A new report from eMarketer indicates that digital video ad spending will go through the roof this year, reaching $7.77 billion (a 33.8 percent increase over the previous year). On top of that, mobile video ad spend will also rise 70.4 percent to reach $2.62 billion by year’s end. But those numbers are just the beginning — by 2019, we’ll see an increase to $14.38 for digital video ad dollars in general, and $6.86 billion on mobile.

This shows that video ads have a way of staying fresh in people’s minds. However, that doesn’t always mean it’s for the better, as some videos have a tendency to annoy.

A poll by AOL asked users between the ages of 13 to 54 who watch video on a mobile device at least one a month about ad recall. Out of those polled, eight out of ten remember digital video placements in each option, with 84 percent recalling them on tablets, 83 percent on smartphones and 82 percent on PC’s.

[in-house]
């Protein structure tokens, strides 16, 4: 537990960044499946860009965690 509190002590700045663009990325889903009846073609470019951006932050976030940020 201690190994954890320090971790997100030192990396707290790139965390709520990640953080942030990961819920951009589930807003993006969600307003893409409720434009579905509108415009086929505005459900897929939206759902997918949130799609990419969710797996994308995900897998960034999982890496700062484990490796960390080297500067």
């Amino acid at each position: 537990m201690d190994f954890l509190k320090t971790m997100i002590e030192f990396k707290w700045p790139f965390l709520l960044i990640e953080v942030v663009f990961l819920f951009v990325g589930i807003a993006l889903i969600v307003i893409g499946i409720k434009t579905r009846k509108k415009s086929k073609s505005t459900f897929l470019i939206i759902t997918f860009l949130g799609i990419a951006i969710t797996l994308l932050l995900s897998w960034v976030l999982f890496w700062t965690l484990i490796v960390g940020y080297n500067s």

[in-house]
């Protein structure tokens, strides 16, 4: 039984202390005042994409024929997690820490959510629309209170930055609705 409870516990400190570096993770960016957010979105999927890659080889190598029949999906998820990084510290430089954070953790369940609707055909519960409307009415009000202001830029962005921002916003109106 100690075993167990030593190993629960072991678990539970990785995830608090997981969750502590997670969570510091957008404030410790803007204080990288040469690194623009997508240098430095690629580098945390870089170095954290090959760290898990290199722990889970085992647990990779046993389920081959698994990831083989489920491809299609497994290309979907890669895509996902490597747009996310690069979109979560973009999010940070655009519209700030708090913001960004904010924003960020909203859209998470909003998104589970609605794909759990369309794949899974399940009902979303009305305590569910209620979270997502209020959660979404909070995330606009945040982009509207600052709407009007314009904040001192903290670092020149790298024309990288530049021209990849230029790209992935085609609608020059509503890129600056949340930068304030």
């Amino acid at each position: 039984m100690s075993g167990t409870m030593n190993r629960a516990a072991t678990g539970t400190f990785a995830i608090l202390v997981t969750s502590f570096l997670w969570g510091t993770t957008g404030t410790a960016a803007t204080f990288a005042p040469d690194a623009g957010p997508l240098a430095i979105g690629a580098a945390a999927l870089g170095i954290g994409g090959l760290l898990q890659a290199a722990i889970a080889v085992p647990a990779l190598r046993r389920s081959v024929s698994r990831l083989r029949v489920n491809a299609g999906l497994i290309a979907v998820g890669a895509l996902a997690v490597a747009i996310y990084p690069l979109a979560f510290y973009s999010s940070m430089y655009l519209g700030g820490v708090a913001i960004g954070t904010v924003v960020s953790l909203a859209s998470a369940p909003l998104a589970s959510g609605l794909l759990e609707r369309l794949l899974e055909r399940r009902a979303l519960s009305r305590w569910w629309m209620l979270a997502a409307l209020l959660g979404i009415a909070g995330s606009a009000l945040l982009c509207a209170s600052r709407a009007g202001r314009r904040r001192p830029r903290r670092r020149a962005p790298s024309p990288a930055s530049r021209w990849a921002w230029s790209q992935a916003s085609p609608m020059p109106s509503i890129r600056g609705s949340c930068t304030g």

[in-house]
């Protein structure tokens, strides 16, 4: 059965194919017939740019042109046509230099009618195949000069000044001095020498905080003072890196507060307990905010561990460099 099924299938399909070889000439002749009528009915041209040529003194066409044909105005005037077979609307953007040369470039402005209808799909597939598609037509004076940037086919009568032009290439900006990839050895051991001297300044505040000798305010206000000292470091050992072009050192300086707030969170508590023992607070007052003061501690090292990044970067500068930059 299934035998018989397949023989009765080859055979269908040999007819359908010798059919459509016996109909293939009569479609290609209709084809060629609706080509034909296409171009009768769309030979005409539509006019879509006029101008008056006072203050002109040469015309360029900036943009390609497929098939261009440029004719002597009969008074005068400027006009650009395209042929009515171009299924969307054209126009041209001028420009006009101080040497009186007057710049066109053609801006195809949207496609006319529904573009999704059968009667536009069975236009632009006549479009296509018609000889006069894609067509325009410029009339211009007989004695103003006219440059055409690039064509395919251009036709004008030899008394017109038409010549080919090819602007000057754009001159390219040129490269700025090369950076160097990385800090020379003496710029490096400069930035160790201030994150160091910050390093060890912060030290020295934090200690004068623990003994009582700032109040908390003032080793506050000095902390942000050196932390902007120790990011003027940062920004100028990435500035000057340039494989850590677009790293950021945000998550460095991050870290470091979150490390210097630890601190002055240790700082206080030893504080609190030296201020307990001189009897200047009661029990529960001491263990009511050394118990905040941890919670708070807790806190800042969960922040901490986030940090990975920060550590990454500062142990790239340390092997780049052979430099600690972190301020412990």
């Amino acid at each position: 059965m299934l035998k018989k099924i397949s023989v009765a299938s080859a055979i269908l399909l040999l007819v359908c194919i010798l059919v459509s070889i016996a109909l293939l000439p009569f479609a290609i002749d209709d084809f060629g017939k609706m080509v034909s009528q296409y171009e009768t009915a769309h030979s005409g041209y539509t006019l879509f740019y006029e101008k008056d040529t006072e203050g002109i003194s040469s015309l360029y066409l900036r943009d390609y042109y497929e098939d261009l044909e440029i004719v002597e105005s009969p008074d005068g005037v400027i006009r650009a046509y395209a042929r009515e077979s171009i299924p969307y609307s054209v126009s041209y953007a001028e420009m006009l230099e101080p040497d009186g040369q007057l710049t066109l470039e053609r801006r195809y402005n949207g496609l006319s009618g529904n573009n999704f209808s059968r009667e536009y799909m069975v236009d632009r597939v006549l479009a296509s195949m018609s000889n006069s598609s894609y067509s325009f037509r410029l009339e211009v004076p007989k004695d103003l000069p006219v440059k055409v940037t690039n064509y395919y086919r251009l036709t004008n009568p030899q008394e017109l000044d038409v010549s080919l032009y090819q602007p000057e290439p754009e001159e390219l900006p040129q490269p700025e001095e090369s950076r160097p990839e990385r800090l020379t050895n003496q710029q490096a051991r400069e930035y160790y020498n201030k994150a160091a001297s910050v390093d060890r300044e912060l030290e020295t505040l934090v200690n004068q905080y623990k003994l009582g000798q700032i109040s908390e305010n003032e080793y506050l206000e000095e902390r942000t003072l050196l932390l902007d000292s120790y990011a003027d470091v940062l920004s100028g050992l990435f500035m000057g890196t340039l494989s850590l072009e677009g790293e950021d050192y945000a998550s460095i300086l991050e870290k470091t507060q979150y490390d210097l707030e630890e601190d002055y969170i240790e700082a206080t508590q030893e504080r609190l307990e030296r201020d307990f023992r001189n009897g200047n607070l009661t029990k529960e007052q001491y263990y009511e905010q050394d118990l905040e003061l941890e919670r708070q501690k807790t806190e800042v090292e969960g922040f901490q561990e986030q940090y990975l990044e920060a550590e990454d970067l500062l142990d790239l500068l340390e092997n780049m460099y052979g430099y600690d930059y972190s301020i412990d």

However, it’s not always for the better. There are complaints about these video ads, and some of them can be hard to miss. For instance, a majority of those polled indicated that they were tired of seeing the same ads over and over again (a problem that consistently happens on YouTube, since certain partners are highlighted for each day). Following close behind is the complaint that too many ads play during most videos, such as Hulu. Finally, the length of ads for some videos can run too long, with some users complaining about how long it really takes to drive the message home about a product.

This seems like a wake-up call to advertisers who rely on video ads to meet their marketing quota, in the hopes that they make ads that seem to reach out more to consumers, rather than bother them. Granted, the set-up of some networks can be to blame as well, as some channels like ABC and NBC rely on multiple commercials to run before online programs, so they can meet a similar quota to television airings.

It’s doubtful that too many changes will be made, but here’s hoping we see more online ads that make a difference, rather than leaving those wanting to change the virtual channel.